In the World Series against the Reds that year, Ford completed his third consecutive shutout, allowing two hits and a walk in the Yankees’ 2-0 Game 1 victory.
The lefty would pitch another five scoreless in his start in Game 5 before a foul ball off his foot forced him from the contest, but by that point, the Babe’s record of consecutive scoreless innings in the World Series from 1918 had been broken. New York would win that game, 7-0, with Ford taking home the World Series MVP.
Later years and admission to ball-doctoring
A slight dip in form followed 1961, with Ford going 17-8 with a 2.90 ERA in 257.2 innings in 1962. He would earn his tenth and final World Series victory with another complete game over the Giants in Game 1, and though he didn’t have his best stuff in Games 4 and 6, the Yankees would capture back-to-back titles in seven games.
Ford had his first run-in with circulatory issues in his pitching hand in 1963, but it didn’t prevent him from making a full season’s worth of starts. He’d compile his second and final 20-win season, finishing 24-7 with a 2.74 ERA in 269.1 innings, though the Yankees would get swept by the ascendant Sandy Koufax and his Dodgers in the World Series.
Deputized as pitching coach under new manager Berra, 1964 was Ford’s best season from a modern analytics standpoint. He achieved a career-high in fWAR (6.8) and FIP (2.45) on account of limiting hitters to just ten home runs across an absurd 244.2 innings. He finished 17-6 record with a 2.13 ERA, his eight shutouts tying the Yankee record for most in a season, all while dealing with hip and heel ailments. That October against the Cardinals, Ford was forced from Game 1 after losing all feeling in his pitching hand, leaving in the sixth inning with the score tied, 4-4, in what would be his final World Series appearance.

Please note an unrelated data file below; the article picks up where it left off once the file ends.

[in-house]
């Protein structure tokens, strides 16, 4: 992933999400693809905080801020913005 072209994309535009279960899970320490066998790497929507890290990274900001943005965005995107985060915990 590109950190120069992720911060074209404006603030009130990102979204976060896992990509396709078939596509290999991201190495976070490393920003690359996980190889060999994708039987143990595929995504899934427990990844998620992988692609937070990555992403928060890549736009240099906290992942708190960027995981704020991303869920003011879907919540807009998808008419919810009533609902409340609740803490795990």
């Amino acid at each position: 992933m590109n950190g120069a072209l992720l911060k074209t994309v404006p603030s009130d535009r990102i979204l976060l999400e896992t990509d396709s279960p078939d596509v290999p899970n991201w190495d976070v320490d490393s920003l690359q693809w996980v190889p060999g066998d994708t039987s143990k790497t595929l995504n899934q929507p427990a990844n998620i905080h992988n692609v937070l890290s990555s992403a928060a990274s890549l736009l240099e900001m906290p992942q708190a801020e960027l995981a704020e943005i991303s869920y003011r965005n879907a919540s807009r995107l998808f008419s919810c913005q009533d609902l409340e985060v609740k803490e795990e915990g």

That offseason, he underwent shoulder surgery which severed several nerves in his left shoulder, restoring circulation to his pitching arm by keeping the capillaries permanently open. The procedure bought him a new lease on life, as despite continuing to pitch with reduced feeling in his left hand, he would make 36 starts going 16-13 with a 3.24 ERA in 244.1 innings. One of the side effects of the procedure was an increased sensitization to temperature — his hand would grow numb if it was cold, but the severing of the nerves meant he could not sweat on his left side, so he overheated more easily. Thus, temperate games in the 70s came to be known as “Whitey Ford weather.”
After the end of his career, Ford admitted to doctoring baseballs, though maintained it was something he resorted to only later in his career.
“Talk about adding a yard to your fastball. I didn’t begin cheating until late in my career, when I needed something to help me survive…I didn’t cheat when I won the 25 games in 1961. I don’t want anybody to get any ideas and take my Cy Young Award away. And I didn’t cheat in 1963 when I won 24 games. Well, maybe a little.”
Ford would use a variety of techniques to doctor the baseball, from a spitball to a mudball — surreptitiously applied by Elston Howard at home — to a specialized wedding ring with a rasp on one side.